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Read about quality family history and life story news, views, methods, products, links, services

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August, 2007

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August 30, 2007

The real family legacy is in the stories.  At family get togethers it is not uncommon for someone to start telling a story about their youth, or how it was when they went into the military, or that huge storm that shut down the city "back in the day".  All these stories can be fun to hear, but quite often today families don't get a chance to do that.  More often these days families are spread out over different geographic regions and the times when they do get together can be too infrequent or short to share quality time...and quality stories.

Yet, these stories - our family histories - should and must be shared and saved. Andrea Gross, a personal historian, wrote about this in a just published article for the St. Petersburg Times online here.  

One of the things she mentions is how inspiring it can be to do some of your research at NARA, the National Archives and Records Administration.  I found that to be an interesting coincidence, since I had just recently attended a workshop put on by someone who works for NARA. I wrote about it in the latest issue of the Your Life is Your Story monthly ezine (you can read it here).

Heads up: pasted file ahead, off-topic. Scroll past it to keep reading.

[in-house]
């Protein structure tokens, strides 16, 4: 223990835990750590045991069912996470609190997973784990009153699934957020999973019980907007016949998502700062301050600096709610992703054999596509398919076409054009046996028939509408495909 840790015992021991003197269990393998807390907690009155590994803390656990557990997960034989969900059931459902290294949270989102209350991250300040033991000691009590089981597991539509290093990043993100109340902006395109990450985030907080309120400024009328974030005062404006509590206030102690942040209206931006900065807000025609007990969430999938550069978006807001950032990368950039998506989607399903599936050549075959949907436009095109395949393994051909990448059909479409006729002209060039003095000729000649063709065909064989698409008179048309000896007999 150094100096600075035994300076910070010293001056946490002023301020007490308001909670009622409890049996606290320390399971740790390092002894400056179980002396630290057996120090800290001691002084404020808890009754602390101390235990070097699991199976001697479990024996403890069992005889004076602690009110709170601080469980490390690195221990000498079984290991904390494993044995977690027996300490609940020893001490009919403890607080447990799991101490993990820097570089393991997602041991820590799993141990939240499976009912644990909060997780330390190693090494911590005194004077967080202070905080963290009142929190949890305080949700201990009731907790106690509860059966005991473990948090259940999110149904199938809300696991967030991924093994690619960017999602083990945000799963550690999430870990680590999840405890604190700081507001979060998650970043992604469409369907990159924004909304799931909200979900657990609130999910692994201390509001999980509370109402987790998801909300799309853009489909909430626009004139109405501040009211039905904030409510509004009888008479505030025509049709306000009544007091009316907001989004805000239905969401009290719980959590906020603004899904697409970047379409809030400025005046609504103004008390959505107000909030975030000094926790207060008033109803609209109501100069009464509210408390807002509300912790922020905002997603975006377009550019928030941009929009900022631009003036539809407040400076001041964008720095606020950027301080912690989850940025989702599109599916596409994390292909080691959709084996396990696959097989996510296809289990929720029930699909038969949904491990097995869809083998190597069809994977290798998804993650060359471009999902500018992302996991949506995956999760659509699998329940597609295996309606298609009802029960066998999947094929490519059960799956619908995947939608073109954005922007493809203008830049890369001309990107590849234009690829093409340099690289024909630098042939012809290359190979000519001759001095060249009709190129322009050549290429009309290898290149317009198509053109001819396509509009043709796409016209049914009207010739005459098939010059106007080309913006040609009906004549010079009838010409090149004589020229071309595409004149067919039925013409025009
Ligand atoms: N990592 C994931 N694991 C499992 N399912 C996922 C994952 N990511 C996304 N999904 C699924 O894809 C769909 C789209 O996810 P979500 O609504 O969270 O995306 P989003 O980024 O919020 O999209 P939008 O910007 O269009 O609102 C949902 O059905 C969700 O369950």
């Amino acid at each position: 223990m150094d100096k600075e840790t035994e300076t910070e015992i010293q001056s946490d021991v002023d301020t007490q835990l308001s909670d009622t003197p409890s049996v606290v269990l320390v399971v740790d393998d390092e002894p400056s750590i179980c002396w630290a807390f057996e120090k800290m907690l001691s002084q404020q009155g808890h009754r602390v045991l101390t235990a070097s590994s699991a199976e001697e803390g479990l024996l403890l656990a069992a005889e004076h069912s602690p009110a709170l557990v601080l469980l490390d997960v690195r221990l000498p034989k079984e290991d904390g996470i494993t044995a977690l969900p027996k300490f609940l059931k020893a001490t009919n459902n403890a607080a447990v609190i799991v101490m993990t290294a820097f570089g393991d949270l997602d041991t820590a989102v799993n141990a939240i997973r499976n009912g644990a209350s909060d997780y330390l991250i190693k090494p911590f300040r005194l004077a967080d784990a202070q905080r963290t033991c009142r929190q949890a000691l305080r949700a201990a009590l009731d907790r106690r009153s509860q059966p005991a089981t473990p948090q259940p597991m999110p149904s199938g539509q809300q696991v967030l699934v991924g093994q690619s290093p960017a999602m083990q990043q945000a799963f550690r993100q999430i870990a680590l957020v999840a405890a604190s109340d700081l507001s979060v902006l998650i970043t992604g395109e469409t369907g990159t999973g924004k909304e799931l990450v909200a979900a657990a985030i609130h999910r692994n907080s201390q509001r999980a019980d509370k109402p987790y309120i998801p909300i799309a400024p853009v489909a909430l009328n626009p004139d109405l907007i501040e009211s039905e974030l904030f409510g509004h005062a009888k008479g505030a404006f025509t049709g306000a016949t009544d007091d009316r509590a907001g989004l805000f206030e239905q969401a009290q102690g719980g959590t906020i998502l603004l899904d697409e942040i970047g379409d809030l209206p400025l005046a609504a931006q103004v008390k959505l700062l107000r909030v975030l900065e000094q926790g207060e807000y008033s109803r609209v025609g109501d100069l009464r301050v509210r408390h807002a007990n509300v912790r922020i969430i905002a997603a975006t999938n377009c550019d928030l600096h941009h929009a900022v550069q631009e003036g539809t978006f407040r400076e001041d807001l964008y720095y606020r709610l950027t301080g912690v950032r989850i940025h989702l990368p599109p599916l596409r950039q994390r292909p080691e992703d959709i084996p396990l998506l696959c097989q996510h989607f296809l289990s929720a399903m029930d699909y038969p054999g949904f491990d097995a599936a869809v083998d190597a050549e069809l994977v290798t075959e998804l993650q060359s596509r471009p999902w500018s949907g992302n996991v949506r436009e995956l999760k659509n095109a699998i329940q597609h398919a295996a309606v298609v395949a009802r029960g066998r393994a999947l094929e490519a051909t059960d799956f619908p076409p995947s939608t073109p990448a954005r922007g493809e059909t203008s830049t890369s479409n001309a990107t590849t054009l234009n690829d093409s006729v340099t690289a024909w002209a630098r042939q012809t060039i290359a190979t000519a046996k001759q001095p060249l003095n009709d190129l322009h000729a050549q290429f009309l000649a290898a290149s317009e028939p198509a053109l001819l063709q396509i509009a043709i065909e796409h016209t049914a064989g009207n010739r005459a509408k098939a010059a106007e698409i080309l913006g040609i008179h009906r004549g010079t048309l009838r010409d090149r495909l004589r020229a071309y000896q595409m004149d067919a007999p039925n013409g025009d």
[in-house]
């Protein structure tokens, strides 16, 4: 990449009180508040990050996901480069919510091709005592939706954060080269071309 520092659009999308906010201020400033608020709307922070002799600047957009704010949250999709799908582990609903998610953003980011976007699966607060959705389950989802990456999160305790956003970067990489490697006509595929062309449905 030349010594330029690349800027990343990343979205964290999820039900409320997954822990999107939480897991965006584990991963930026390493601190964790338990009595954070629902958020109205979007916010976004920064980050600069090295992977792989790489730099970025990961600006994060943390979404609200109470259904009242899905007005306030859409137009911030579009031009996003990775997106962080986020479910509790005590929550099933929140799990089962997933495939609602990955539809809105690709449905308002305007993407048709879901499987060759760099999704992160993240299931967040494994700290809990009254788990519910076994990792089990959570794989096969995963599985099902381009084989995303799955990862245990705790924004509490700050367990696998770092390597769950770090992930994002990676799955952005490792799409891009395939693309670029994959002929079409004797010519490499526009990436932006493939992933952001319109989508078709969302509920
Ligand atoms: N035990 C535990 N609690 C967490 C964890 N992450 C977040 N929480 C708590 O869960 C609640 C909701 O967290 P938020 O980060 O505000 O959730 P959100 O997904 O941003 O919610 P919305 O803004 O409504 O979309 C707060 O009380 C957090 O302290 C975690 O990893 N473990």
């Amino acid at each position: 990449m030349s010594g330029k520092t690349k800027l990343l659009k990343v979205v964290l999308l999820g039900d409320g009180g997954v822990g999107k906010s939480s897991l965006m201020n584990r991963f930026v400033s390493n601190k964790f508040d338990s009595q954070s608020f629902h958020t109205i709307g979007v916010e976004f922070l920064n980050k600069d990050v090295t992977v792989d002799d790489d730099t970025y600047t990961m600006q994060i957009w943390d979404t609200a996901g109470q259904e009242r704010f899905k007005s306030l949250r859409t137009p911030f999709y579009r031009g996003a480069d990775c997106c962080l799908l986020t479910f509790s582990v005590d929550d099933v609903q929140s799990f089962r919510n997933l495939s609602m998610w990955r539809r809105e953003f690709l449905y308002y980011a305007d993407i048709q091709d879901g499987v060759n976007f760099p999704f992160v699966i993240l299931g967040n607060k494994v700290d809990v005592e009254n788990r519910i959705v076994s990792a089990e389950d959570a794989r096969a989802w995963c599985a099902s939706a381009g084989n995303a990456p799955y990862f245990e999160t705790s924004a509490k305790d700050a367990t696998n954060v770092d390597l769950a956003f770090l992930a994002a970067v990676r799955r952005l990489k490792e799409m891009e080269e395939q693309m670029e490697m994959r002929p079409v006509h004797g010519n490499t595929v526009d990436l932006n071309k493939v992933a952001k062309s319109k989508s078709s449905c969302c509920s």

August 28, 2007

The truth that many of the so-called "Baby Boomers" are awakening to (and I count myself among them) is that while we have had great dreams, with passions and desires to fulfill them, our careers and responsibilities have often gottenw in the way.  "Life" happened.

This doesn't mean we must discard our dreams. On the contrary, with our maturity and life lessons we may now be better equipped to tackle them in our second half of life.  Sometimes we need help bringing forth those dreams.  Life story documentation and memoir writing can certainly assist in those areas. One of the most powerful ideas is to consider and write about Your Life Changing Event.

Chris Donner, a personal historian and fellow APH member has an interesting blog where you can explore these Baby Boomer issues and post your comments. See it here.

August 20, 2007

An article that appeared over the weekend in USA Today by Mary Forsell under the section 5 Things You Need to Know About has some short and smart tips for writing your family history.  These tips are things I've recommended, as have many other personal historians. It's nice to see them in a consise article in a publication of great size and reach. It's another affirmation of the growing interest in family history.  See the article here.